Bring Up The Bodies is an appropriate title for the second book in Hilary Mantel’s trilogy of novels about Thomas Cromwell, the blacksmith’s son from Putney who rose to become King Henry VIII’s chief minister and one of the principal architects of the Church of England. The people who Cromwell lost over the course of the first novel, Wolf Hall, continue to shape his worldview as he negotiates the rise and fall of Henry VIII’s second wife, Anne Boleyn. Cromwell’s falcons are named for the wife and daughters he lost to the sweating sickness, and the late sisters who cared for him as a child.
Thomas More has been executed for refusing to sign the Act of Supremacy but Cromwell still finds himself imagining debates with his old adversary. Even the political events surrounding the King’s first marriage are informed by the dead. The question of whether Henry VIII’s first wife, Catherine of Aragon, consummated her first marriage with the King’s late brother, Arthur, Prince of Wales informs the debates regarding the validity of her queenship. Catherine’s own death will change the fortunes of her successor Anne Boleyn so dramatically that the more superstitious characters in the novel wonder if she reached out from beyond the grave to smite her rival.
While Wolf Hall covered Thomas Cromwell’s rise from blacksmith’s son, to soldier to fortune, to prodigy of the powerful Cardinal Wolsey, to successful lawyer, to royal chancellor, Bring Up The Bodies is the tightly focused story of Anne Boleyn’s fall from grace and the rise in fortune of the Seymour family of Wolf Hall. Mantel draws heavily on the research of scholars Eric Ives and G.W. Bernard in the crafting of her narrative, recreating a political conspiracy to remove the Boleyn faction from the court and replace them with the seemingly more tractable Seymours.
Cromwell recognizes the conflicts emerging in the King’s second marriage and fears he will experience the same disgrace as Cardinal Wolsey, another deceased figure who shapes the action in the novel, if he doesn’t ensure his master’s happiness with a new wife. The question of whether Anne Boleyn was actually guilty of adultery, the chief accusation leveled at her trial is left open, particularly her relationship with Henry Norris. The charge of witchcraft receives less attention, and historian Retha Warnicke’s theory that Anne might have sealed her fate by miscarrying a deformed male child does not influence the events of the novel.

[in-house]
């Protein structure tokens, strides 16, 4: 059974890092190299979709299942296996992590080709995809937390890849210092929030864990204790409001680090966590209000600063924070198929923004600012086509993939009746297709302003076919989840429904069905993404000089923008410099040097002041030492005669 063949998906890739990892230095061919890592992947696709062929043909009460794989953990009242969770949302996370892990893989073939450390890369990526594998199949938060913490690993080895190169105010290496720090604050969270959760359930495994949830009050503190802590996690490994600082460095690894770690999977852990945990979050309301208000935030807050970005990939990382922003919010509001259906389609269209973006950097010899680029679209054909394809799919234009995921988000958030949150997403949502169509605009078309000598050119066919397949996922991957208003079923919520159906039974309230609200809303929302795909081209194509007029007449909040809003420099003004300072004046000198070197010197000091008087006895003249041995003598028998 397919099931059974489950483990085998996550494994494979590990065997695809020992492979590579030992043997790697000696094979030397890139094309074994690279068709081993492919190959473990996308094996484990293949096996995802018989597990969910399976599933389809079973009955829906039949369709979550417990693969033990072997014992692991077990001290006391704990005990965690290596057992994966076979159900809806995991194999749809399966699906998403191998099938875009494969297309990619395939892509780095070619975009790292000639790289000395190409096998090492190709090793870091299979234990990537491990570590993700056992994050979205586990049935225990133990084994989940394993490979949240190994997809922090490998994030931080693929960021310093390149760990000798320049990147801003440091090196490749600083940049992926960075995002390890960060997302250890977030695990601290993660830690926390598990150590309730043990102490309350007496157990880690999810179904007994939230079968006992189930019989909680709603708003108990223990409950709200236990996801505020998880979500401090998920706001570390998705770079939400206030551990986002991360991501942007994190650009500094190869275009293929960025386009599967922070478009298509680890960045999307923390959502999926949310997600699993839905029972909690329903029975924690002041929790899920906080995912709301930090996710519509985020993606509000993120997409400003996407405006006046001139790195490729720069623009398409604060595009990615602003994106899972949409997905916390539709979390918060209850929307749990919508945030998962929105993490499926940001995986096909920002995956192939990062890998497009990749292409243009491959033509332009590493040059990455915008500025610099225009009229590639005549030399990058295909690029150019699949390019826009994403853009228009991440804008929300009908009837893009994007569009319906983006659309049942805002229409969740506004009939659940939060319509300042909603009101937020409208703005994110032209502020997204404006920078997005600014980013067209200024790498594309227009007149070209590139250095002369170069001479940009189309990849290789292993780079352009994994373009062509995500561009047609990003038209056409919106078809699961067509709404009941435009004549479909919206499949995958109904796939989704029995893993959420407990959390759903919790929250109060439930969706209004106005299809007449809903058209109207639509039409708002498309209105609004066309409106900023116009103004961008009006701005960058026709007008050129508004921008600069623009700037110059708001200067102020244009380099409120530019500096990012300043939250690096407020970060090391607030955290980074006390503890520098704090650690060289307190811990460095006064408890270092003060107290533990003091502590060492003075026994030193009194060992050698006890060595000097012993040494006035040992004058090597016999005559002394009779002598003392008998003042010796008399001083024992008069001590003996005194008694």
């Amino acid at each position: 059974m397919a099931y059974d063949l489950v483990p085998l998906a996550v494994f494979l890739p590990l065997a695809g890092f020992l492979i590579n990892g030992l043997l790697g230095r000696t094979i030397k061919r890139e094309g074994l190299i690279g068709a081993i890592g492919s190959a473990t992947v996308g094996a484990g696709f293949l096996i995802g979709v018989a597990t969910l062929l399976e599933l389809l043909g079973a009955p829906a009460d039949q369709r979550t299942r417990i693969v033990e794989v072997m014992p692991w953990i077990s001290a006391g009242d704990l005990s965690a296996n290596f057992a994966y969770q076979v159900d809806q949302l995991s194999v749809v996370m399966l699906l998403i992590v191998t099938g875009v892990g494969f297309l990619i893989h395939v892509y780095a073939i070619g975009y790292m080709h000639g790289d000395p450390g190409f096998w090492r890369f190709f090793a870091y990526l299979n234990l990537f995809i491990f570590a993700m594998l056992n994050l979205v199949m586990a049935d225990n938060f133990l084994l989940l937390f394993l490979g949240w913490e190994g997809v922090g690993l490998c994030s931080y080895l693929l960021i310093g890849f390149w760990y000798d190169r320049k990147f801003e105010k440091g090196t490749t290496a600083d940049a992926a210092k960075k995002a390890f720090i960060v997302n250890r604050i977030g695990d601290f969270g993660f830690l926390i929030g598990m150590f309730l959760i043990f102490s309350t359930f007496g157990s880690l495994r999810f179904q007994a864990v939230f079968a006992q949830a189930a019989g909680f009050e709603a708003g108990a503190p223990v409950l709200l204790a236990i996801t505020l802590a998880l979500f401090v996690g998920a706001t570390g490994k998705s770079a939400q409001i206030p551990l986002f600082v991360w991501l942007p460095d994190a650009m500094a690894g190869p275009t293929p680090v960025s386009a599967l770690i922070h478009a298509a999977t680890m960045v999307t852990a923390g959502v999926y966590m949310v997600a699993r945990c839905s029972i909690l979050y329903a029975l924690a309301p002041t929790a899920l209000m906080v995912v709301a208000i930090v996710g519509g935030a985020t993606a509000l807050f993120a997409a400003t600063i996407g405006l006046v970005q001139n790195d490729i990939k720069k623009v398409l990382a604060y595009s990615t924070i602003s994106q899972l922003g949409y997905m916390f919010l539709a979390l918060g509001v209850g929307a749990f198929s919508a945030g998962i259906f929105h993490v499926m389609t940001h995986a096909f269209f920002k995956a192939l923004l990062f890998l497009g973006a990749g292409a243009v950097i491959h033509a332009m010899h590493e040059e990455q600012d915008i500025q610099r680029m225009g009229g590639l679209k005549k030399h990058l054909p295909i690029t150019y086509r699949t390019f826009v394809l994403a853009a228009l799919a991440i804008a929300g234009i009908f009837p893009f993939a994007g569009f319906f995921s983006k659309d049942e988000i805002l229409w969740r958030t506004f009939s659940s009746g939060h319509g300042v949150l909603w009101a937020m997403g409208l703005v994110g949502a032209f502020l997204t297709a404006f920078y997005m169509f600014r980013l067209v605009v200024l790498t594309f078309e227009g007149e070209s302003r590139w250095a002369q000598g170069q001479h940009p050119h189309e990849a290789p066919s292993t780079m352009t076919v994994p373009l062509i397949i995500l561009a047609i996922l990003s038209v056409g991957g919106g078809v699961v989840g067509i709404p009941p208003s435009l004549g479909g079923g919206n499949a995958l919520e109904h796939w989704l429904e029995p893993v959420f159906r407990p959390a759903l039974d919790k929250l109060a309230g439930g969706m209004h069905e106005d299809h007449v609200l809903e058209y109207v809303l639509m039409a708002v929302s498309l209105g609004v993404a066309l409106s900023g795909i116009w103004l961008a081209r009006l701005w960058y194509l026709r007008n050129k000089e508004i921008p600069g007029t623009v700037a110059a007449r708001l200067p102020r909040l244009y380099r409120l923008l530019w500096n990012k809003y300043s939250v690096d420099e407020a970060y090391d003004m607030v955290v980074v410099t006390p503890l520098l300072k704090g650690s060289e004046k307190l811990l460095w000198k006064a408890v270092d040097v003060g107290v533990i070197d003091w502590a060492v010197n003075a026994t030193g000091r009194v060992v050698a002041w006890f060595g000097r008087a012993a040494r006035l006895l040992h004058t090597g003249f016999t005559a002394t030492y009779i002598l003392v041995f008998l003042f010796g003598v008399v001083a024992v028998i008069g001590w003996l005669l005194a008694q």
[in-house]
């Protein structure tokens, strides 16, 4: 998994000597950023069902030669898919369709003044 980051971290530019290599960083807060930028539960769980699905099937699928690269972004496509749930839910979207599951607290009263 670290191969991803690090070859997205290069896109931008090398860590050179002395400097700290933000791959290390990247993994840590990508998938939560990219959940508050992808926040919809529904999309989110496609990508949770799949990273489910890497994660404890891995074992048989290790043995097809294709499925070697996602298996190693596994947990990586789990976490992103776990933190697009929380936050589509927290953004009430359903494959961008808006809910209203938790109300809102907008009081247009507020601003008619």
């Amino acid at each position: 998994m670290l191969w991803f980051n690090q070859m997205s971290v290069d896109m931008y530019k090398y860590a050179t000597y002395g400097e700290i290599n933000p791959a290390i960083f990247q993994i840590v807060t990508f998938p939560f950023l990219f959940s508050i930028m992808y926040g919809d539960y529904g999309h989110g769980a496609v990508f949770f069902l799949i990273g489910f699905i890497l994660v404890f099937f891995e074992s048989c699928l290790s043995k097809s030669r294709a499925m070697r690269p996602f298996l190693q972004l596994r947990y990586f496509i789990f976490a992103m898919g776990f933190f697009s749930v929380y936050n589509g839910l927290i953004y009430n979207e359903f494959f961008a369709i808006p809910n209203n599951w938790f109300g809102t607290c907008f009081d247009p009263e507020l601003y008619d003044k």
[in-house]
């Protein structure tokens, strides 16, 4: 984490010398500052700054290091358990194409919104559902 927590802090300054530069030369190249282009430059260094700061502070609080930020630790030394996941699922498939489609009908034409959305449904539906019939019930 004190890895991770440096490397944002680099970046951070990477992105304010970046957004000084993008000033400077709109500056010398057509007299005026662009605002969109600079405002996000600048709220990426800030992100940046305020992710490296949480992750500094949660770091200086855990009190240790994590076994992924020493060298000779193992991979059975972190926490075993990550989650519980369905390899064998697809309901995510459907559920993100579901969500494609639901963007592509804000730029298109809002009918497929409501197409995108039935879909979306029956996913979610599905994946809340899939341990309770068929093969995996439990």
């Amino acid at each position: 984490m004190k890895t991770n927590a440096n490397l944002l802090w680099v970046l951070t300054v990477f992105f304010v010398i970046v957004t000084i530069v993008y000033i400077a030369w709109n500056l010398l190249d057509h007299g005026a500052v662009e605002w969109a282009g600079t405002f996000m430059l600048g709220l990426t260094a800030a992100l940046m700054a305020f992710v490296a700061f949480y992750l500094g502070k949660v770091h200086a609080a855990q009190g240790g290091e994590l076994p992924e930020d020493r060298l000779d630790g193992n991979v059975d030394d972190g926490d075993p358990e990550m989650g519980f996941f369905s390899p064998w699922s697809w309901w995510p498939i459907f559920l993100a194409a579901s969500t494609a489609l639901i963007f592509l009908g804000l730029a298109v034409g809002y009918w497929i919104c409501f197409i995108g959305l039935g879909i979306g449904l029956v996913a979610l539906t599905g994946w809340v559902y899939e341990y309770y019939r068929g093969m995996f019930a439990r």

In all her novels, Mantel has a gift choosing the perfect turn of phrase to summarize the essence of a character. Cromwell percieves Anne Boleyn as a woman so stylish and elegant that beauty is beside the point while Jane Seymour “looks upon men as though they are an unpleasant surprise” Both Henry VIII’s second and third wives are presented as calculating figures responsible for advancing the fortunes of their families. Anne may appear confident and Jane may appear meek but they are both persuing the same goal as Anne’s success has emboldened other English families to imagine their own daughters as potential wives for the King. The reminisenses of Catherine of Aragon in her last months form a touching counterpoint to the scheming at court as she remembers the first years of their marriage when he brought her silk roses to celebrate the birth of her son. Cromwell finds himself wondering how English history might have been different if that baby had survived.
Bring Up The Bodies is a compelling dramatization of the fall of Anne Boleyn. The use of Thomas Cromwell as the narrator and Mantel’s gift for bringing her characters to life with wit and telling details makes this novel stand out from all the other retellings of the famous collapse of Henry VII’s second marriage. It will be interesting to see how Mantel handles Cromwell’s own fall from grace in the final novel of her fascinating trilogy.